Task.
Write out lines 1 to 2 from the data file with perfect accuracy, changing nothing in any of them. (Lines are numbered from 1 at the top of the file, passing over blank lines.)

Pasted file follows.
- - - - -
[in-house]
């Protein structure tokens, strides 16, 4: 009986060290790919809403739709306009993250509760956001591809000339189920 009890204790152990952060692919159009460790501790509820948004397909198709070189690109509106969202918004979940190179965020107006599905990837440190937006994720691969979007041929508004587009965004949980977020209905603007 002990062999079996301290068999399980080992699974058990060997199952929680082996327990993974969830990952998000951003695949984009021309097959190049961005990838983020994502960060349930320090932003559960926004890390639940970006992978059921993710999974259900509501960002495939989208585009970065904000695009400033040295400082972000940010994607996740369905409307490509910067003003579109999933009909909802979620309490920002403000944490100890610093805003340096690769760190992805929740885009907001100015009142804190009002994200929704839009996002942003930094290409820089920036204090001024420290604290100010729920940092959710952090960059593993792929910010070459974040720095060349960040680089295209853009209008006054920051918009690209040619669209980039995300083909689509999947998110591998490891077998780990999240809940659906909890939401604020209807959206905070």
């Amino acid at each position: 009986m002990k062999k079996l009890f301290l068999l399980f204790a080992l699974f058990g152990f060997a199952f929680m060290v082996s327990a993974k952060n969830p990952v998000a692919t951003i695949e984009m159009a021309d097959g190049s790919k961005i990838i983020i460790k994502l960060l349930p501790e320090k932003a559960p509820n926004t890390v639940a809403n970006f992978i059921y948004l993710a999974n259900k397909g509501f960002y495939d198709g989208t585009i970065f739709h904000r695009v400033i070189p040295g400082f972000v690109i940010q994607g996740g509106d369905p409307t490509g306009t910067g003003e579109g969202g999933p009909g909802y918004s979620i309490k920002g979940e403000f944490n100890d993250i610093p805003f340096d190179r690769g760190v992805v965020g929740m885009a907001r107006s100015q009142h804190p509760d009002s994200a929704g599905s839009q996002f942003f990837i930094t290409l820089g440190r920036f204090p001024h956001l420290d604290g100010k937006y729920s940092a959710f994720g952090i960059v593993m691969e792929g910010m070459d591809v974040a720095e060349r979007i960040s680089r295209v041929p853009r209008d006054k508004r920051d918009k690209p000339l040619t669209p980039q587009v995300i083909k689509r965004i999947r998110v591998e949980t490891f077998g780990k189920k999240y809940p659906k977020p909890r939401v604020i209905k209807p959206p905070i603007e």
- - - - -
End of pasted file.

[in-house]
């Protein structure tokens, strides 16, 4: 009986060290790919809403739709306009993250509760956001591809000339189920 009890204790152990952060692919159009460790501790509820948004397909198709070189690109509106969202918004979940190179965020107006599905990837440190937006994720691969979007041929508004587009965004949980977020209905603007 002990062999079996301290068999399980080992699974058990060997199952929680082996327990993974969830990952998000951003695949984009021309097959190049961005990838983020994502960060349930320090932003559960926004890390639940970006992978059921993710999974259900509501960002495939989208585009970065904000695009400033040295400082972000940010994607996740369905409307490509910067003003579109999933009909909802979620309490920002403000944490100890610093805003340096690769760190992805929740885009907001100015009142804190009002994200929704839009996002942003930094290409820089920036204090001024420290604290100010729920940092959710952090960059593993792929910010070459974040720095060349960040680089295209853009209008006054920051918009690209040619669209980039995300083909689509999947998110591998490891077998780990999240809940659906909890939401604020209807959206905070």